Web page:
Occasional reflections on Life, the World, and Mathematics

Archive for November, 2016

Burning the Trumpstag

Pretty high up on the list of things I’ve been worried about for the next four years (ordered by importance, not alphabetically) is a Reichstag scenario. Trump gets himself elected by promising a solution to the world in chaos that doesn’t actually exist, and then once in power creates exactly that chaos as a means of justifying and extending his power. This is what the Nazis did with the Reichstag fire one month after they came into power. (Despite the claims of conspiracy theorists, the consensus of historians is that the Dutch Communist van der Lubbe acted alone. The Nazis simply stoked the outrage and took advantage of it after the fact.)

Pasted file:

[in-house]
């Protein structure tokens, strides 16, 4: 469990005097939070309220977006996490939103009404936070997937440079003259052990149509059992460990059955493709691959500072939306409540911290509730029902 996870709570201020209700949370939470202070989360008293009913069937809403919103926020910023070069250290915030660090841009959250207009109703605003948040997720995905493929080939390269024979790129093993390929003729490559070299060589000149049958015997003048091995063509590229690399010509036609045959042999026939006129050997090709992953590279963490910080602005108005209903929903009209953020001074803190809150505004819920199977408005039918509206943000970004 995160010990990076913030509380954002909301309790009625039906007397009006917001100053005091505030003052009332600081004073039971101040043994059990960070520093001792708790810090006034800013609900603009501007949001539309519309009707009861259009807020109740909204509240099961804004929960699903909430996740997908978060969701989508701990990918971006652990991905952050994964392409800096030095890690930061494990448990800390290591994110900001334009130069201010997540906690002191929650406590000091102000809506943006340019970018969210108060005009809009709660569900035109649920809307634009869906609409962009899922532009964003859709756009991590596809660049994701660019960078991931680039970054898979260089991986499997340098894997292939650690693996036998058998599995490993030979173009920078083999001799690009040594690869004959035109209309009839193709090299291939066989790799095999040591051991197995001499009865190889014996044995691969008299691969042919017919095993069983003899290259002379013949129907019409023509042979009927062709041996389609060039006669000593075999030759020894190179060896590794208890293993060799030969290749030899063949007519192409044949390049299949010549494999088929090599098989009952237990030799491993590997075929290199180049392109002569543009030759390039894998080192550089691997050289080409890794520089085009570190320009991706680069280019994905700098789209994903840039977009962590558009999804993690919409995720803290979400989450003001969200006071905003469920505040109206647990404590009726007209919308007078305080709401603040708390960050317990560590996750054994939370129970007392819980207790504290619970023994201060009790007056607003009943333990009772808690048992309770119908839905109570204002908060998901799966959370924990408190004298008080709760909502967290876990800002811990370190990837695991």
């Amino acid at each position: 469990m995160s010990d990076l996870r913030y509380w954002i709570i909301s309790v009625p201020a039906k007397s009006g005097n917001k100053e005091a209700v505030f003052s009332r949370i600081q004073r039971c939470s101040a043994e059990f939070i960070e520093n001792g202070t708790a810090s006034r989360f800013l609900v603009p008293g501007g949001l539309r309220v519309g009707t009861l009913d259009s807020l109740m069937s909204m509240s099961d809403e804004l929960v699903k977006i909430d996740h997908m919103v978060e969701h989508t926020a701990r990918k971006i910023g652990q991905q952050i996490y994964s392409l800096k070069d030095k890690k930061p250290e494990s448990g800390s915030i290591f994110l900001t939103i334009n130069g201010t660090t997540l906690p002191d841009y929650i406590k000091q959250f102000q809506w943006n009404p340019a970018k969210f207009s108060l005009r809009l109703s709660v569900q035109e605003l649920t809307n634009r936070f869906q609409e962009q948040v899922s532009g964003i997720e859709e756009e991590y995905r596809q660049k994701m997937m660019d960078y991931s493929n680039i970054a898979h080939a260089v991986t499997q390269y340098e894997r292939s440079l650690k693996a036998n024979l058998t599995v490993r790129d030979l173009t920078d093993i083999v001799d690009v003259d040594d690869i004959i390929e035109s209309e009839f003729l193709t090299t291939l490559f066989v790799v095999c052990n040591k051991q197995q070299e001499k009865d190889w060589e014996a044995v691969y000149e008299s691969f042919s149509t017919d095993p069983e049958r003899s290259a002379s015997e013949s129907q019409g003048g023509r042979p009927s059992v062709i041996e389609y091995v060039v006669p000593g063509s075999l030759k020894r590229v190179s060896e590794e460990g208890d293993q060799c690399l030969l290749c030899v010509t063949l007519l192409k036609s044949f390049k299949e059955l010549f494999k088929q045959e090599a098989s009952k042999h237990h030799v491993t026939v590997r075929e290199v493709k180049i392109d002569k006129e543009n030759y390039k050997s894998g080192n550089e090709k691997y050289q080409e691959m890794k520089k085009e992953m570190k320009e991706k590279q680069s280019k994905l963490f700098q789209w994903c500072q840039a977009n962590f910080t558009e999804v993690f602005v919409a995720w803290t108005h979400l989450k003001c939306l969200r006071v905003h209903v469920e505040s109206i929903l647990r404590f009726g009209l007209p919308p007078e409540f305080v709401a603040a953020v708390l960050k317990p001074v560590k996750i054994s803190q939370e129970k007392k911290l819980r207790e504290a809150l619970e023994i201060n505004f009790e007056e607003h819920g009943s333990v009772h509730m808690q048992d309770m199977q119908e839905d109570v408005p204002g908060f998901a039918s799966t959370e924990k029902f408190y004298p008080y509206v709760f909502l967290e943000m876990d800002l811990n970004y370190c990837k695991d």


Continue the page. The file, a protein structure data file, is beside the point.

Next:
A major symbolically significant terror attack would be just the ticket. And what could be more symbolically powerful than a direct attack on the prestige of the new thin-skinned president? Several people have been pointing out, what I hadn’t thought about before, but now terrifies me: All over the world there are defenceless towers that have the Trump name in big letters, often in countries with active terror movements and significant popular hostility to Trump and/or the US, including Dubai, Saudi Arabia, and India. (I don’t particularly mean to include Chicago among these, though Trump Tower residents there have been worrying about this problem for the past year.) These are now de facto US embassies from the point of view of aggrieved  There’s no way to protect them all. Most of these are only renting the Trump name, so the owners could perhaps protect themselves by renaming the buildings.

Good scandals